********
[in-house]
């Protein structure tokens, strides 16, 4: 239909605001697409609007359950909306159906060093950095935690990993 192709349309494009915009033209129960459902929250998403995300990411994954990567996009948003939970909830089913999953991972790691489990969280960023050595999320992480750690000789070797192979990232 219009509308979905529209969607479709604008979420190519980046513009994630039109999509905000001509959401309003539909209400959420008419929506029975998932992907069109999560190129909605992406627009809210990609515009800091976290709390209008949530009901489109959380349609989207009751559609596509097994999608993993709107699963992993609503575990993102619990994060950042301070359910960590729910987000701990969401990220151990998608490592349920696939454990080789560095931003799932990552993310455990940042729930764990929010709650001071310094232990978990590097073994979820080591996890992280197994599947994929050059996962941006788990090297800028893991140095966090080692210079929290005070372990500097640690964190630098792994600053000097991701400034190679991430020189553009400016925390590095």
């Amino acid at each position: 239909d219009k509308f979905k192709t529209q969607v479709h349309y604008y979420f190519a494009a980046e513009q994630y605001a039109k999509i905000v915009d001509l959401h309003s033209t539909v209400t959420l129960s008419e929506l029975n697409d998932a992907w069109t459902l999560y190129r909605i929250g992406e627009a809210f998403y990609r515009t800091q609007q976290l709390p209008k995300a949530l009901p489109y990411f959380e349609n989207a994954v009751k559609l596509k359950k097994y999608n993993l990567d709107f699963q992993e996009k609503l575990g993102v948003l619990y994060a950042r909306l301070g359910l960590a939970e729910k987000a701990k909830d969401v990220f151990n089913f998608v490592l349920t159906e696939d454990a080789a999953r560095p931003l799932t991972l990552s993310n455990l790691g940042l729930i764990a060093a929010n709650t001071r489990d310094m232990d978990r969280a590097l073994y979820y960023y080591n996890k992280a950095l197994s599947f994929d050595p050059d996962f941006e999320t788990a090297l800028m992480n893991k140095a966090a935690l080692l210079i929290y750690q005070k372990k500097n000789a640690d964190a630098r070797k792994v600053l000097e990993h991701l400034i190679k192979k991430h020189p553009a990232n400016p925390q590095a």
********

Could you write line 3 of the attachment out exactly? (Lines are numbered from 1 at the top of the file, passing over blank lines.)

């Amino acid at each position: 239909d219009k509308f979905k192709t529209q969607v479709h349309y604008y979420f190519a494009a980046e513009q994630y605001a039109k999509i905000v915009d001509l959401h309003s033209t539909v209400t959420l129960s008419e929506l029975n697409d998932a992907w069109t459902l999560y190129r909605i929250g992406e627009a809210f998403y990609r515009t800091q609007q976290l709390p209008k995300a949530l009901p489109y990411f959380e349609n989207a994954v009751k559609l596509k359950k097994y999608n993993l990567d709107f699963q992993e996009k609503l575990g993102v948003l619990y994060a950042r909306l301070g359910l960590a939970e729910k987000a701990k909830d969401v990220f151990n089913f998608v490592l349920t159906e696939d454990a080789a999953r560095p931003l799932t991972l990552s993310n455990l790691g940042l729930i764990a060093a929010n709650t001071r489990d310094m232990d978990r969280a590097l073994y979820y960023y080591n996890k992280a950095l197994s599947f994929d050595p050059d996962f941006e999320t788990a090297l800028m992480n893991k140095a966090a935690l080692l210079i929290y750690q005070k372990k500097n000789a640690d964190a630098r070797k792994v600053l000097e990993h991701l400034i190679k192979k991430h020189p553009a990232n400016p925390q590095a």